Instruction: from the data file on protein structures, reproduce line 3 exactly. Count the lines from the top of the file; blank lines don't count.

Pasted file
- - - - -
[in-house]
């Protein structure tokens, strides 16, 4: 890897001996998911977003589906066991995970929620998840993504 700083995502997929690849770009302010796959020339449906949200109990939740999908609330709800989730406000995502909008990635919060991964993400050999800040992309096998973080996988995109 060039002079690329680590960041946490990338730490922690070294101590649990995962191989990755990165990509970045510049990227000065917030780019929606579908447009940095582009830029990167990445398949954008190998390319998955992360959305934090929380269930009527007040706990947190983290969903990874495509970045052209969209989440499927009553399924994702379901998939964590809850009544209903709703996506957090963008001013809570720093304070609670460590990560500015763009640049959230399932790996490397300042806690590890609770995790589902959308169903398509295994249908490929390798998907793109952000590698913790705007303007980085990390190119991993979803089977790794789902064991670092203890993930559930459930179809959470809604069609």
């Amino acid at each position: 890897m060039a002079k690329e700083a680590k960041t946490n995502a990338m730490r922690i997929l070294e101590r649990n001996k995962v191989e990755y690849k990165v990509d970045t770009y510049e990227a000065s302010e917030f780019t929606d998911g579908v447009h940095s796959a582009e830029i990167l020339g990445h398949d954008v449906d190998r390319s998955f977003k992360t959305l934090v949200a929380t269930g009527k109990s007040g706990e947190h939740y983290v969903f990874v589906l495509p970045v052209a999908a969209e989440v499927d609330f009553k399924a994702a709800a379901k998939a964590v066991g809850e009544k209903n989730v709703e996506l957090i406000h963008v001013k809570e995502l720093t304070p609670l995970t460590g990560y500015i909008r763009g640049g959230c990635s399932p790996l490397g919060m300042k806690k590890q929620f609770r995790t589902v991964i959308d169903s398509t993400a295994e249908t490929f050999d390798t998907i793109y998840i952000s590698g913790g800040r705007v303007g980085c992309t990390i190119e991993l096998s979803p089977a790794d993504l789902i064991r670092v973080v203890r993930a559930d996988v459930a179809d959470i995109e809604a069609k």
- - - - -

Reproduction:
């Amino acid at each position: 890897m060039a002079k690329e700083a680590k960041t946490n995502a990338m730490r922690i997929l070294e101590r649990n001996k995962v191989e990755y690849k990165v990509d970045t770009y510049e990227a000065s302010e917030f780019t929606d998911g579908v447009h940095s796959a582009e830029i990167l020339g990445h398949d954008v449906d190998r390319s998955f977003k992360t959305l934090v949200a929380t269930g009527k109990s007040g706990e947190h939740y983290v969903f990874v589906l495509p970045v052209a999908a969209e989440v499927d609330f009553k399924a994702a709800a379901k998939a964590v066991g809850e009544k209903n989730v709703e996506l957090i406000h963008v001013k809570e995502l720093t304070p609670l995970t460590g990560y500015i909008r763009g640049g959230c990635s399932p790996l490397g919060m300042k806690k590890q929620f609770r995790t589902v991964i959308d169903s398509t993400a295994e249908t490929f050999d390798t998907i793109y998840i952000s590698g913790g800040r705007v303007g980085c992309t990390i190119e991993l096998s979803p089977a790794d993504l789902i064991r670092v973080v203890r993930a559930d996988v459930a179809d959470i995109e809604a069609k």